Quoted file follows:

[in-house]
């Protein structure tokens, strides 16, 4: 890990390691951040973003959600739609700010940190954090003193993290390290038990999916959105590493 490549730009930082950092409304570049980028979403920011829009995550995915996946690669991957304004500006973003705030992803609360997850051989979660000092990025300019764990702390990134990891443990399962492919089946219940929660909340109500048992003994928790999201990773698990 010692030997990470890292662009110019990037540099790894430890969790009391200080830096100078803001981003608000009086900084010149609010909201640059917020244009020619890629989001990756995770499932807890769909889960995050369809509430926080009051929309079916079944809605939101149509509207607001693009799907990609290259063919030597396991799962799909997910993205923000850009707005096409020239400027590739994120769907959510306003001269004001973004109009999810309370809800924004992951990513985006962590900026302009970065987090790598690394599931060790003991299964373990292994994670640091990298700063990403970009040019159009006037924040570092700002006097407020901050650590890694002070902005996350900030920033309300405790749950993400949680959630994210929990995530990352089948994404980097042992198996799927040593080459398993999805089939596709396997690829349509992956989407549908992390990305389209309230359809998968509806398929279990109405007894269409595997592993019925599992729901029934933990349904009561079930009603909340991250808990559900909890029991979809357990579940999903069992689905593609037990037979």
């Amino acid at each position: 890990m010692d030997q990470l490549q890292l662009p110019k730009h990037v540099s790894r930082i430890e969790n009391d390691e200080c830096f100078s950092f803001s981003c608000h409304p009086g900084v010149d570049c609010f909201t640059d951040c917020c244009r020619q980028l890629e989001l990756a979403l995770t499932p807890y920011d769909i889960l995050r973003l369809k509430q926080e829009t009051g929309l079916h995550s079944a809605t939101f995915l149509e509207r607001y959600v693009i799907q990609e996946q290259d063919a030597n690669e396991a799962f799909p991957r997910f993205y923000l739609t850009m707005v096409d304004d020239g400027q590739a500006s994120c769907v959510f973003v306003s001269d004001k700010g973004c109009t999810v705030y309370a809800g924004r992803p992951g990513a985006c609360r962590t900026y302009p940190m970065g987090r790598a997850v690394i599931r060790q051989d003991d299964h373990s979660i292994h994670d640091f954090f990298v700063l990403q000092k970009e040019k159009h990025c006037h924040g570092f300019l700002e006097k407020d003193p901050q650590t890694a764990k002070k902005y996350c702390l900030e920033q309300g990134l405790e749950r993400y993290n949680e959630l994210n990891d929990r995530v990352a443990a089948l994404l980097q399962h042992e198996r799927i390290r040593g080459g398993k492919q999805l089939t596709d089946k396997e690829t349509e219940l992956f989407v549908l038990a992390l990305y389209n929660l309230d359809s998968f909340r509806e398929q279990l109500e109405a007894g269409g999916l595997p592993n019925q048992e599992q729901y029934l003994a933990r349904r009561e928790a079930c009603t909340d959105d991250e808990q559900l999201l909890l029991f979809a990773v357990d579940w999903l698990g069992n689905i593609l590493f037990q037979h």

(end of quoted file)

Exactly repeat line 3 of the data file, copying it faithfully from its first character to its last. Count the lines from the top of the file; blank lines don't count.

């Amino acid at each position: 890990m010692d030997q990470l490549q890292l662009p110019k730009h990037v540099s790894r930082i430890e969790n009391d390691e200080c830096f100078s950092f803001s981003c608000h409304p009086g900084v010149d570049c609010f909201t640059d951040c917020c244009r020619q980028l890629e989001l990756a979403l995770t499932p807890y920011d769909i889960l995050r973003l369809k509430q926080e829009t009051g929309l079916h995550s079944a809605t939101f995915l149509e509207r607001y959600v693009i799907q990609e996946q290259d063919a030597n690669e396991a799962f799909p991957r997910f993205y923000l739609t850009m707005v096409d304004d020239g400027q590739a500006s994120c769907v959510f973003v306003s001269d004001k700010g973004c109009t999810v705030y309370a809800g924004r992803p992951g990513a985006c609360r962590t900026y302009p940190m970065g987090r790598a997850v690394i599931r060790q051989d003991d299964h373990s979660i292994h994670d640091f954090f990298v700063l990403q000092k970009e040019k159009h990025c006037h924040g570092f300019l700002e006097k407020d003193p901050q650590t890694a764990k002070k902005y996350c702390l900030e920033q309300g990134l405790e749950r993400y993290n949680e959630l994210n990891d929990r995530v990352a443990a089948l994404l980097q399962h042992e198996r799927i390290r040593g080459g398993k492919q999805l089939t596709d089946k396997e690829t349509e219940l992956f989407v549908l038990a992390l990305y389209n929660l309230d359809s998968f909340r509806e398929q279990l109500e109405a007894g269409g999916l595997p592993n019925q048992e599992q729901y029934l003994a933990r349904r009561e928790a079930c009603t909340d959105d991250e808990q559900l999201l909890l029991f979809a990773v357990d579940w999903l698990g069992n689905i593609l590493f037990q037979h």